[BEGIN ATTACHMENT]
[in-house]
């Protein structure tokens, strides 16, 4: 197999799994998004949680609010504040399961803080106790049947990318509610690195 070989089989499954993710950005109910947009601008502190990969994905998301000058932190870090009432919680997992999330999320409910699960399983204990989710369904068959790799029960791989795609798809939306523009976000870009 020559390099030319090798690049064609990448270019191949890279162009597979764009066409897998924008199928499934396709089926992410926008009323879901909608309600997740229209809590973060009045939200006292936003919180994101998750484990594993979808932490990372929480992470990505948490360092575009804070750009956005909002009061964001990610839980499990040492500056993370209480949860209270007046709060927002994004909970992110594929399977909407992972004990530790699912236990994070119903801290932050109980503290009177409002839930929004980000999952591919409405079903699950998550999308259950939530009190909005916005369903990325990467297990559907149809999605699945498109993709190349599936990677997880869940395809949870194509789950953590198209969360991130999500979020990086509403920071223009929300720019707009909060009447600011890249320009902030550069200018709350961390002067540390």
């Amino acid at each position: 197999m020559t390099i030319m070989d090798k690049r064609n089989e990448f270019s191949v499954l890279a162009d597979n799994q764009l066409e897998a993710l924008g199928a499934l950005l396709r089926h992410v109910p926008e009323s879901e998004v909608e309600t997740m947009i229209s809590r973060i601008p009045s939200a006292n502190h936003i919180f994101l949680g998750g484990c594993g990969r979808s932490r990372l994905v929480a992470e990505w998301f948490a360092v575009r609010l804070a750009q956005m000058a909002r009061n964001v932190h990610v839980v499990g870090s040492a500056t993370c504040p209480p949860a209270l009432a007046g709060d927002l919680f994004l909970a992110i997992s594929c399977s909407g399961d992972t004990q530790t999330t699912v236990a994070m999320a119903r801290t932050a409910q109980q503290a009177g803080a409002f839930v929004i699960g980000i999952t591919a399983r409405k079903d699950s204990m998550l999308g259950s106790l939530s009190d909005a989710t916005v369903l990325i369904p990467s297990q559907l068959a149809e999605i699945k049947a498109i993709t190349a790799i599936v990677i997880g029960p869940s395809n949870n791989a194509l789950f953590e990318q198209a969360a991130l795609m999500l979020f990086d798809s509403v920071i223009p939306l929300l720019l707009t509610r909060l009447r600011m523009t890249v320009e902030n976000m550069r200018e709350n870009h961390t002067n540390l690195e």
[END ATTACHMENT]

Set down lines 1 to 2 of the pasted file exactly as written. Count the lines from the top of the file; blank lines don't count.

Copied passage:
[in-house]
């Protein structure tokens, strides 16, 4: 197999799994998004949680609010504040399961803080106790049947990318509610690195 070989089989499954993710950005109910947009601008502190990969994905998301000058932190870090009432919680997992999330999320409910699960399983204990989710369904068959790799029960791989795609798809939306523009976000870009 020559390099030319090798690049064609990448270019191949890279162009597979764009066409897998924008199928499934396709089926992410926008009323879901909608309600997740229209809590973060009045939200006292936003919180994101998750484990594993979808932490990372929480992470990505948490360092575009804070750009956005909002009061964001990610839980499990040492500056993370209480949860209270007046709060927002994004909970992110594929399977909407992972004990530790699912236990994070119903801290932050109980503290009177409002839930929004980000999952591919409405079903699950998550999308259950939530009190909005916005369903990325990467297990559907149809999605699945498109993709190349599936990677997880869940395809949870194509789950953590198209969360991130999500979020990086509403920071223009929300720019707009909060009447600011890249320009902030550069200018709350961390002067540390």